“Jazz is my family, my religion, my life and my world — my child and my girlfriend. As a kid, I listened to it constantly before I ever played it. Once I picked up my guitar, it seeped into every corner of my existence. It’s my companion and it’s there for me unconditionally.”
FRANK LONDON, TRUMPETER, THE KLEZMATICS, ON MINDFULNESS:
“Jazz improvisation is a combination of deep meditation and complex analytical problem solving — all done in real time. The improviser is confronting an almost mathematical challenge: create melodies that conform structurally, rhythmically, and harmonically to the given composition — simultaneously drawing from one’s inner creativity, from music that one has practiced, and from what the other musicians are playing. The other musicians are themselves listening, improvising, and interacting. It is a fluid system; one is both responding to and provoking the other musicians at every moment. One must be fully focused on a wide array of inputs.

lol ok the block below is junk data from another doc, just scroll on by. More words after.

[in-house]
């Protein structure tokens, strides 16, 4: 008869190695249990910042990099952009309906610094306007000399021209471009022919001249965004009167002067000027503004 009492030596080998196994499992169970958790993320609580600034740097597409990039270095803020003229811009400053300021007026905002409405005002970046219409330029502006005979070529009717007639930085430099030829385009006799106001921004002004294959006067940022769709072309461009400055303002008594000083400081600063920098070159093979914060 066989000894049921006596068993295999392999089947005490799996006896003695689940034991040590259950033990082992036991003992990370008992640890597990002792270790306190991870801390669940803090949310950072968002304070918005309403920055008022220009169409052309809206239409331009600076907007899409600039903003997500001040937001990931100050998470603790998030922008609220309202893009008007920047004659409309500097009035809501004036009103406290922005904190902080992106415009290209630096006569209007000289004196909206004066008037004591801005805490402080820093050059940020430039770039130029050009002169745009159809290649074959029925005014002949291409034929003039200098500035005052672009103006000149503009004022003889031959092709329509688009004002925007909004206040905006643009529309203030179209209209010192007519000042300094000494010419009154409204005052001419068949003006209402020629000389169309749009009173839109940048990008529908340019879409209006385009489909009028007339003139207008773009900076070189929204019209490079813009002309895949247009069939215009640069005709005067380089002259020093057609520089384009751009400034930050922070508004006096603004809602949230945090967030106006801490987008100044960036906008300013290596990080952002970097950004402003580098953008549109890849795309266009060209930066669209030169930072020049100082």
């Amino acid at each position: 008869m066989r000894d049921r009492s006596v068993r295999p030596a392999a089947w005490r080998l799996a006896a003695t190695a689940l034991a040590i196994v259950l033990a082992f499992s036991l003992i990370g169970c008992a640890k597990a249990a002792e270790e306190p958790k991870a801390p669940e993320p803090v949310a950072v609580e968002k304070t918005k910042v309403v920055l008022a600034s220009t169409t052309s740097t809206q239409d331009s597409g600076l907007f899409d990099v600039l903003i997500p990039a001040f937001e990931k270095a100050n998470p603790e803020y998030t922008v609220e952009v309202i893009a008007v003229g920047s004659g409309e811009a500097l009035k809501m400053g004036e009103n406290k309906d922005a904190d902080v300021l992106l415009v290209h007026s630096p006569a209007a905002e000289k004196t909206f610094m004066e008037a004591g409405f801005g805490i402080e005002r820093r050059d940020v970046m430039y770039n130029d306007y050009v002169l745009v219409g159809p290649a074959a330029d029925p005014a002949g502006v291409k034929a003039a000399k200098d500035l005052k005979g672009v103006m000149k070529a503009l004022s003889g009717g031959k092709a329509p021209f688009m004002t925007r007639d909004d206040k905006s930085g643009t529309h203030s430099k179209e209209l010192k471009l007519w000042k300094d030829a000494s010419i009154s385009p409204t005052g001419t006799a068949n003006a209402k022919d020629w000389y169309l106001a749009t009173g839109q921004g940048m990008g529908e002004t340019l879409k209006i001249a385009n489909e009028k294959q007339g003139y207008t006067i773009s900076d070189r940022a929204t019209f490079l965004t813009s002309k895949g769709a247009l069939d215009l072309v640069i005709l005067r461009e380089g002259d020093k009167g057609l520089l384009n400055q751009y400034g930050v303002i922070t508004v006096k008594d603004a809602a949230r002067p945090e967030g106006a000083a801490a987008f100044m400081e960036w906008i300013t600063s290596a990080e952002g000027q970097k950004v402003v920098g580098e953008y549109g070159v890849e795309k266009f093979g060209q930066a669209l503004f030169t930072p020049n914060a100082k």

“When I am done giving a concert which has involved such deep concentration, listening, creation, and improvisation, I often have difficulty speaking coherently. Words do not come easily, and thoughts do not translate into language. Whatever part of my brain that I tap into in order to engage in the act of improvisation — is almost opposed to the part of my consciousness that forms language and conversation — on the other hand, like the practice of meditating, the act of improvising has taught me how to be fully aware and in the moment.”
JANICE MAUTNER MARKHAM, JAZZ TEACHER AND VIOLINIST, MOSTLY KOSHER, ON NOVELTY: